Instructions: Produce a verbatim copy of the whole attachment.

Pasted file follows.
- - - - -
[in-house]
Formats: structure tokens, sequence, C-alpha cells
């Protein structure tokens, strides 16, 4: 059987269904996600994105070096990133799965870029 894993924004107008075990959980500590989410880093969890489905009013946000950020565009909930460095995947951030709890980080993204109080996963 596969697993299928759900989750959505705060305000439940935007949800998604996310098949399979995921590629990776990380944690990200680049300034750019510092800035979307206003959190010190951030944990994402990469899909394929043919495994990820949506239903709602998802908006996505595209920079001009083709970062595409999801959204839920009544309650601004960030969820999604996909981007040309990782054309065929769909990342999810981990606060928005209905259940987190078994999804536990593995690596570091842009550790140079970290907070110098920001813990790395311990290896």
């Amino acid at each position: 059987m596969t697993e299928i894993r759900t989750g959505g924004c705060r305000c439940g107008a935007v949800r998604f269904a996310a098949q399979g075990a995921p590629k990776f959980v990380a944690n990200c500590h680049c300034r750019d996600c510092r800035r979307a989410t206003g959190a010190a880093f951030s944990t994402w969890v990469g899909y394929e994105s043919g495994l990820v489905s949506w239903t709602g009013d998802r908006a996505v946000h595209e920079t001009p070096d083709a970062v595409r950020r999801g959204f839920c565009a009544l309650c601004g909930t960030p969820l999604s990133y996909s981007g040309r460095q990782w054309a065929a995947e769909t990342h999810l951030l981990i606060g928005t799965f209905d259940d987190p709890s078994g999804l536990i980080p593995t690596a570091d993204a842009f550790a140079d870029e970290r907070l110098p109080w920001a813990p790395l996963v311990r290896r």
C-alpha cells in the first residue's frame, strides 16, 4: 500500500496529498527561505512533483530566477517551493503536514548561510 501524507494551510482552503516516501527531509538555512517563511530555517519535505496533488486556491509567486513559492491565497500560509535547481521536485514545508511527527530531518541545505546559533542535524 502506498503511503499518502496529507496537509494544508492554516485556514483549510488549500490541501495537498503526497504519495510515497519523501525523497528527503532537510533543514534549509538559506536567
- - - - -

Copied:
[in-house]
Formats: structure tokens, sequence, C-alpha cells
């Protein structure tokens, strides 16, 4: 059987269904996600994105070096990133799965870029 894993924004107008075990959980500590989410880093969890489905009013946000950020565009909930460095995947951030709890980080993204109080996963 596969697993299928759900989750959505705060305000439940935007949800998604996310098949399979995921590629990776990380944690990200680049300034750019510092800035979307206003959190010190951030944990994402990469899909394929043919495994990820949506239903709602998802908006996505595209920079001009083709970062595409999801959204839920009544309650601004960030969820999604996909981007040309990782054309065929769909990342999810981990606060928005209905259940987190078994999804536990593995690596570091842009550790140079970290907070110098920001813990790395311990290896």
């Amino acid at each position: 059987m596969t697993e299928i894993r759900t989750g959505g924004c705060r305000c439940g107008a935007v949800r998604f269904a996310a098949q399979g075990a995921p590629k990776f959980v990380a944690n990200c500590h680049c300034r750019d996600c510092r800035r979307a989410t206003g959190a010190a880093f951030s944990t994402w969890v990469g899909y394929e994105s043919g495994l990820v489905s949506w239903t709602g009013d998802r908006a996505v946000h595209e920079t001009p070096d083709a970062v595409r950020r999801g959204f839920c565009a009544l309650c601004g909930t960030p969820l999604s990133y996909s981007g040309r460095q990782w054309a065929a995947e769909t990342h999810l951030l981990i606060g928005t799965f209905d259940d987190p709890s078994g999804l536990i980080p593995t690596a570091d993204a842009f550790a140079d870029e970290r907070l110098p109080w920001a813990p790395l996963v311990r290896r």
C-alpha cells in the first residue's frame, strides 16, 4: 500500500496529498527561505512533483530566477517551493503536514548561510 501524507494551510482552503516516501527531509538555512517563511530555517519535505496533488486556491509567486513559492491565497500560509535547481521536485514545508511527527530531518541545505546559533542535524 502506498503511503499518502496529507496537509494544508492554516485556514483549510488549500490541501495537498503526497504519495510515497519523501525523497528527503532537510533543514534549509538559506536567